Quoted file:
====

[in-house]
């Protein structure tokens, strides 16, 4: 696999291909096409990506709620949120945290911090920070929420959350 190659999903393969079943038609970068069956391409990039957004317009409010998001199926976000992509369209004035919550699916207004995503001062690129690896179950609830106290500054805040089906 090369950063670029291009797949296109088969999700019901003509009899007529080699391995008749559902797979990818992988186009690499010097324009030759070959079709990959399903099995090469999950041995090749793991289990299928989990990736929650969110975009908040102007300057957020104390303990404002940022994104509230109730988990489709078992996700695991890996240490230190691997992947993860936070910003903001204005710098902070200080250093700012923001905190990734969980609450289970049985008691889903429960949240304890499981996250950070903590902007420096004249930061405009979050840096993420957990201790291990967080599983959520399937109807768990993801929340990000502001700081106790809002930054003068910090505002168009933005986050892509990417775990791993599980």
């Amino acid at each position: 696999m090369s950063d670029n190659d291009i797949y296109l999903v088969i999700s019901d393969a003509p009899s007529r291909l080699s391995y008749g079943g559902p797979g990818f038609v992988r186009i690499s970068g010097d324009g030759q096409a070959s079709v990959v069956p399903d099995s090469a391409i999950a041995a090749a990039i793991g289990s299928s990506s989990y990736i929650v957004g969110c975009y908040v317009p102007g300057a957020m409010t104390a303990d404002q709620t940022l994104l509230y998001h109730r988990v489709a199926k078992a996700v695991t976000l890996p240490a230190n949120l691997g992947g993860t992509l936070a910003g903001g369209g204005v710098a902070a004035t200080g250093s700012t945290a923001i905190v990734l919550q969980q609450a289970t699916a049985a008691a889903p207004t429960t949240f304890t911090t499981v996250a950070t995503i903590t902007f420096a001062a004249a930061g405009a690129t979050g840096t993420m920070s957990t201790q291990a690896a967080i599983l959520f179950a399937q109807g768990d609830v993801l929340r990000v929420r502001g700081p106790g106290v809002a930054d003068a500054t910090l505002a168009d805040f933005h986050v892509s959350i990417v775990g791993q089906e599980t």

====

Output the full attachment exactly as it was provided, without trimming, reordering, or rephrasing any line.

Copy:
[in-house]
């Protein structure tokens, strides 16, 4: 696999291909096409990506709620949120945290911090920070929420959350 190659999903393969079943038609970068069956391409990039957004317009409010998001199926976000992509369209004035919550699916207004995503001062690129690896179950609830106290500054805040089906 090369950063670029291009797949296109088969999700019901003509009899007529080699391995008749559902797979990818992988186009690499010097324009030759070959079709990959399903099995090469999950041995090749793991289990299928989990990736929650969110975009908040102007300057957020104390303990404002940022994104509230109730988990489709078992996700695991890996240490230190691997992947993860936070910003903001204005710098902070200080250093700012923001905190990734969980609450289970049985008691889903429960949240304890499981996250950070903590902007420096004249930061405009979050840096993420957990201790291990967080599983959520399937109807768990993801929340990000502001700081106790809002930054003068910090505002168009933005986050892509990417775990791993599980």
């Amino acid at each position: 696999m090369s950063d670029n190659d291009i797949y296109l999903v088969i999700s019901d393969a003509p009899s007529r291909l080699s391995y008749g079943g559902p797979g990818f038609v992988r186009i690499s970068g010097d324009g030759q096409a070959s079709v990959v069956p399903d099995s090469a391409i999950a041995a090749a990039i793991g289990s299928s990506s989990y990736i929650v957004g969110c975009y908040v317009p102007g300057a957020m409010t104390a303990d404002q709620t940022l994104l509230y998001h109730r988990v489709a199926k078992a996700v695991t976000l890996p240490a230190n949120l691997g992947g993860t992509l936070a910003g903001g369209g204005v710098a902070a004035t200080g250093s700012t945290a923001i905190v990734l919550q969980q609450a289970t699916a049985a008691a889903p207004t429960t949240f304890t911090t499981v996250a950070t995503i903590t902007f420096a001062a004249a930061g405009a690129t979050g840096t993420m920070s957990t201790q291990a690896a967080i599983l959520f179950a399937q109807g768990d609830v993801l929340r990000v929420r502001g700081p106790g106290v809002a930054d003068a500054t910090l505002a168009d805040f933005h986050v892509s959350i990417v775990g791993q089906e599980t």